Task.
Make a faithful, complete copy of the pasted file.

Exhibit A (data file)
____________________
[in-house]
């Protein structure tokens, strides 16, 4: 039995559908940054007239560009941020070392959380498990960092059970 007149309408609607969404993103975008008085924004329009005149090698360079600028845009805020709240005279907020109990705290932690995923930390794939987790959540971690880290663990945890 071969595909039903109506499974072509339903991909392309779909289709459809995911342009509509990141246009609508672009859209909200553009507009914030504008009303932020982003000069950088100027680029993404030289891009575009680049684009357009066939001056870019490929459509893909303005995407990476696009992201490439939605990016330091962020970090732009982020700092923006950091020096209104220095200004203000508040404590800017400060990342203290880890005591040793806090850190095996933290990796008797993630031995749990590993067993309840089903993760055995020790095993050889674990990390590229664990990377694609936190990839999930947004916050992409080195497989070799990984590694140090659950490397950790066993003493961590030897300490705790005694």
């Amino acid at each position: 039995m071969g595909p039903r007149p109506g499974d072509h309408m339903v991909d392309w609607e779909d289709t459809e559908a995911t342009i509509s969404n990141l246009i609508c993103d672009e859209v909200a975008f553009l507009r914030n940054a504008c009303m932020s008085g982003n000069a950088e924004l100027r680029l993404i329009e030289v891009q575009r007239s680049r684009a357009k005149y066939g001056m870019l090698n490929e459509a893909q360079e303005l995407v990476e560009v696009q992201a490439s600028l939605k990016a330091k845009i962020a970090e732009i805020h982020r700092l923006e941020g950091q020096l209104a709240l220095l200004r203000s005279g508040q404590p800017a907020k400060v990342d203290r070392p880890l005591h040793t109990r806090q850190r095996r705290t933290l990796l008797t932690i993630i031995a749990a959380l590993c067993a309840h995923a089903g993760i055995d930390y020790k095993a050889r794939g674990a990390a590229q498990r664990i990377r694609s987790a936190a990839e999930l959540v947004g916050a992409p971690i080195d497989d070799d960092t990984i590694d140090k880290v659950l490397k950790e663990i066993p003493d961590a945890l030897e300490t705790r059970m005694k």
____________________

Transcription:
[in-house]
């Protein structure tokens, strides 16, 4: 039995559908940054007239560009941020070392959380498990960092059970 007149309408609607969404993103975008008085924004329009005149090698360079600028845009805020709240005279907020109990705290932690995923930390794939987790959540971690880290663990945890 071969595909039903109506499974072509339903991909392309779909289709459809995911342009509509990141246009609508672009859209909200553009507009914030504008009303932020982003000069950088100027680029993404030289891009575009680049684009357009066939001056870019490929459509893909303005995407990476696009992201490439939605990016330091962020970090732009982020700092923006950091020096209104220095200004203000508040404590800017400060990342203290880890005591040793806090850190095996933290990796008797993630031995749990590993067993309840089903993760055995020790095993050889674990990390590229664990990377694609936190990839999930947004916050992409080195497989070799990984590694140090659950490397950790066993003493961590030897300490705790005694």
């Amino acid at each position: 039995m071969g595909p039903r007149p109506g499974d072509h309408m339903v991909d392309w609607e779909d289709t459809e559908a995911t342009i509509s969404n990141l246009i609508c993103d672009e859209v909200a975008f553009l507009r914030n940054a504008c009303m932020s008085g982003n000069a950088e924004l100027r680029l993404i329009e030289v891009q575009r007239s680049r684009a357009k005149y066939g001056m870019l090698n490929e459509a893909q360079e303005l995407v990476e560009v696009q992201a490439s600028l939605k990016a330091k845009i962020a970090e732009i805020h982020r700092l923006e941020g950091q020096l209104a709240l220095l200004r203000s005279g508040q404590p800017a907020k400060v990342d203290r070392p880890l005591h040793t109990r806090q850190r095996r705290t933290l990796l008797t932690i993630i031995a749990a959380l590993c067993a309840h995923a089903g993760i055995d930390y020790k095993a050889r794939g674990a990390a590229q498990r664990i990377r694609s987790a936190a990839e999930l959540v947004g916050a992409p971690i080195d497989d070799d960092t990984i590694d140090k880290v659950l490397k950790e663990i066993p003493d961590a945890l030897e300490t705790r059970m005694k």